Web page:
One option could have been to ban nc- and nd-licenses. But this would not have solved the problem of creating derivative works. To solve this, an additional rule was introduced: A single track from every song has to be released through the creative commons remix portal ccmixter.org. This way the contest is truly a “Free! Music! Contest”. The art is not only shareable but also remixable and free for all uses – as long as the author and the license are mentioned.

But artists releasing their work under creative commons are pretty afraid of freedom. They fear that others might profit from their work without getting something in return. To work around that fear, the registered song does not have to be licensed cc-by or cc-by-sa: the rule only applies if a song is chosen for publication on the CD, which is to say that it is one of the contest’s winners.

Reducing the artists’ choice of the license, the contest achieves more freedom for everybody else.

An International Standard for Open (Source) Hardware

Guest - June 15, 2011 in External, Legal, OKCon

The following guest post is by Jürgen Neumann, from the Open Source Hardware and Design Alliance. Jürgen will be joining us at OKCon 2011 as part of a panel on Open Hardware and Open Standards

As the free open source paradigm is shifting towards open everything, there are still a few obstacles to completely shift it into the physical world. Most importantly, the sustainable sharing of the design through a resilient copy-left like license such as GPL or CC can not be transfered towards the devices as such, as those licenses are based on copyright, which can not be applied to things. The equivalent would be patents, but until today there is no clear path for a patent for the public domain. And besides that, the process of patenting can be very time consuming and expensive.

Invention patents supposedly appeared in Venice in the seventeenth century. Their present form stems from the exception to inventors granted by the Statute of Monopolies 1624 (England) to curb arbitrary royal letter patent granting. Back then an invention patent was a significant contribution to economic freedom and it did reward creativity.

But today’s practice of patents has almost turned this notion completely upside down. In particular the abuse of the scope of patents has led to many problems that above all create legal uncertainty especially for the weakest economic players. Huge corporates claim a patent on almost everything, even the most obvious things or just slightly modified blueprints of nature. Only the laws of nature and scientific discovery still remain excluded from patentability. The patent system has become key to investment protection and regulation. Outside big corporates it is preventing innovation rather than boosting it.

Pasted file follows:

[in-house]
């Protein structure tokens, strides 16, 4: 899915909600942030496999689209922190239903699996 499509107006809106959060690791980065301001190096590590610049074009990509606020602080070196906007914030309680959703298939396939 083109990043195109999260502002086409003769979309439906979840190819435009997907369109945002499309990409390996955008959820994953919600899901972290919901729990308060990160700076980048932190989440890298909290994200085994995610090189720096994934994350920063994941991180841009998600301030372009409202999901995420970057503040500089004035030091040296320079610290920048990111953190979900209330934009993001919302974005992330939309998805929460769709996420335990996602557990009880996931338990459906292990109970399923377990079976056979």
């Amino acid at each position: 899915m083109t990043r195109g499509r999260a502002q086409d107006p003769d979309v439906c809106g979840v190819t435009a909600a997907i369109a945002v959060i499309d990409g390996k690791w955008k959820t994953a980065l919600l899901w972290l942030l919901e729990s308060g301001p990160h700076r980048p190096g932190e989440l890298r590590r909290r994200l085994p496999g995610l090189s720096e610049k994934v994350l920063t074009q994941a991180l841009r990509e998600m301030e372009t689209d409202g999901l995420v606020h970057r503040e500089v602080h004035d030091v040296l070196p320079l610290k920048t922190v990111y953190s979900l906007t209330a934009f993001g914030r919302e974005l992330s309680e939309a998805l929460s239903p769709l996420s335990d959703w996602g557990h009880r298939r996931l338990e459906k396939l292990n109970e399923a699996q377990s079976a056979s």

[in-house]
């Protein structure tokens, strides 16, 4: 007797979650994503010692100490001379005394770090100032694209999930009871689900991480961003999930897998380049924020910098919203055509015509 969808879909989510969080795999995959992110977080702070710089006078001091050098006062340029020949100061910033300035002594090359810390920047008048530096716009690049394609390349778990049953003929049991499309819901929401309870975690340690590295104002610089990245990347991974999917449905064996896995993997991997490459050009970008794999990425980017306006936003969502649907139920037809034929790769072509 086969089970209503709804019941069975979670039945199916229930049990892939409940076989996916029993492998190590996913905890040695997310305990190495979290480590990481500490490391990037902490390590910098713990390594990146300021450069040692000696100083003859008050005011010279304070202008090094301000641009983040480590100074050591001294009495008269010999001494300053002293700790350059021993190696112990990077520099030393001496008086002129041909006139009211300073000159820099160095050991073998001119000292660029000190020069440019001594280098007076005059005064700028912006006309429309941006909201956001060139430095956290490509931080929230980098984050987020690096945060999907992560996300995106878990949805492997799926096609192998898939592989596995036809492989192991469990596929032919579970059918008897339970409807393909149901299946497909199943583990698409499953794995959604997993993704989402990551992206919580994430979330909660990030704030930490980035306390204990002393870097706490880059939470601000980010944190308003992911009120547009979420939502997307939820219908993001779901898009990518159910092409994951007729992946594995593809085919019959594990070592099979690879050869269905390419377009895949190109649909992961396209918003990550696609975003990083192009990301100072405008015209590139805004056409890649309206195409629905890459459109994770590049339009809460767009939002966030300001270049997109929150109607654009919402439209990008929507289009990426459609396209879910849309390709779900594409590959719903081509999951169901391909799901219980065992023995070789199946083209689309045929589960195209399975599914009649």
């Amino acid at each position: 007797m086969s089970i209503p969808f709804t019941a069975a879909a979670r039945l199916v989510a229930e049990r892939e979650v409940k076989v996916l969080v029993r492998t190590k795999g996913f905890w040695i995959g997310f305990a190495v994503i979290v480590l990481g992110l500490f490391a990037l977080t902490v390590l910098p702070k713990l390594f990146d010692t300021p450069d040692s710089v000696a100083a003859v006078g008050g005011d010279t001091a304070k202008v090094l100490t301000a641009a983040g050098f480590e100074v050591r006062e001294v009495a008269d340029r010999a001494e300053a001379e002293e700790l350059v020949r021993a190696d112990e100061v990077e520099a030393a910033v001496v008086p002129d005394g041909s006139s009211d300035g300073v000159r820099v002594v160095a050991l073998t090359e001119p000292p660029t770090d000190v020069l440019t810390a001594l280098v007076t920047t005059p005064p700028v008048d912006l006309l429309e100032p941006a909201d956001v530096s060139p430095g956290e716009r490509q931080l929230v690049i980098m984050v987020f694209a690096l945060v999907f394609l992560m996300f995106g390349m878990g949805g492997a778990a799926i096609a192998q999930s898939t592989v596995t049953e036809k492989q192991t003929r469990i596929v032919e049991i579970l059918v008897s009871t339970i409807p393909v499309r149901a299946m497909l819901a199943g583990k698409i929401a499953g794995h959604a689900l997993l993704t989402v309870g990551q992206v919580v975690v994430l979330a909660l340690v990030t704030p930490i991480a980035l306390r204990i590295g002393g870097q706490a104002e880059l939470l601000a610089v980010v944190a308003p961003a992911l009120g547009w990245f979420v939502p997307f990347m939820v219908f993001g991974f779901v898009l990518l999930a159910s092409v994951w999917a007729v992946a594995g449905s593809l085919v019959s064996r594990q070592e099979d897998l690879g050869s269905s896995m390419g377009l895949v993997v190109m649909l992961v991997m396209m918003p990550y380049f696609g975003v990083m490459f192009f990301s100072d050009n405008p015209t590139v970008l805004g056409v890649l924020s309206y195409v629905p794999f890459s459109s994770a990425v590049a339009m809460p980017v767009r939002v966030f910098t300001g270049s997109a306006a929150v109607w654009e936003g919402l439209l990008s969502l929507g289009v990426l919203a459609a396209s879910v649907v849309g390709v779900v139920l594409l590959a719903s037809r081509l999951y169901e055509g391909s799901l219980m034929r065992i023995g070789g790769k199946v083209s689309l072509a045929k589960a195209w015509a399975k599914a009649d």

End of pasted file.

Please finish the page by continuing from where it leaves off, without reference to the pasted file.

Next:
On the other hand, as a current UK study underlines, in aggregate, consumers’ annual product development expenditures are 2.3 times larger than the annual consumer product R&D expenditures of all firms in the UK combined.

This growing spreading of so called “consumer” driven innovation is often connected to the ideas and spirit of the free software or open everything movement. There is a great potential for a turning point, especially when we think about the great need for accessible knowledge, green technologies and smarter products to solve many of the world’s most urgent problems.

To unleash this potential and raise people’s awareness we have started with a label at the Open Source Hardware and Design Alliance (OHANDA). Now we want to shift it towards an international private standard.

A private standard for hardware would give open source hardware the necessary protection by making the specifications part of the public domain through a standardized publication procedure. In addition, fabrication standards and code of ethics could be guaranteed through a label which could take the form of a registered collective trademark or private label (such as FSC or bio).

You are very welcome to join!

See the OKCon programme here

You can register for OKCon here

What do you think about Norway’s new open data license?

Guest - April 12, 2011 in Legal, OKF Projects, Open Data, Open Data Commons, Open Definition, Open Government Data, WG EU Open Data, WG Open Government Data, Working Groups

The following guest post is from Sverre Andreas Lunde-Danbolt who works for the Department for ICT and renewal in the Norwegian Ministry of Government Administration, Reform and Church Affairs, and who is a member of the OKF’s Working Group on Open Government Data

The Norwegian Ministry of Government Administration and Reform have just sent a draft version of a new Norwegian Licence for Open Data (NLOD) on a formal hearing here in Norway (the hearing documents (in Norwegian), and a blog post about the licence and the hearing (also in Norwegian)). After the hearing, we intend to recommend all government agencies in Norway to use this licence when they publish data.

Government agencies publishing data are not always very good at specifying the terms under which the information can be reused. In Norway, at least, the introduction of a new sui generis licence for each new data set has become a predictable exercise. This is confusing to the reuser, adding an uneccessary layer of uncertainty, and, in some cases, even impeding legitimate reuse.

The Ministry has therefore decided to establish one common licence. This will reduce the number of open data licences in Norway (one licence to rule them all). The licence is a rather straightforward attribution licence under Norwegian law. Its main purpose is to enable reuse in Norway, but to make sure data under NLOD can be combined with other data as well as reused internationally, the licence states clearly that it is compatible with Open Government Licence (v1.0), Creative Commons Attribution Licence (generic v1.0, v2.0, v2.5 and unported v3.0), and Open Data Commons Attribution Licence (v 1.0).

The most important details in the licence are the following: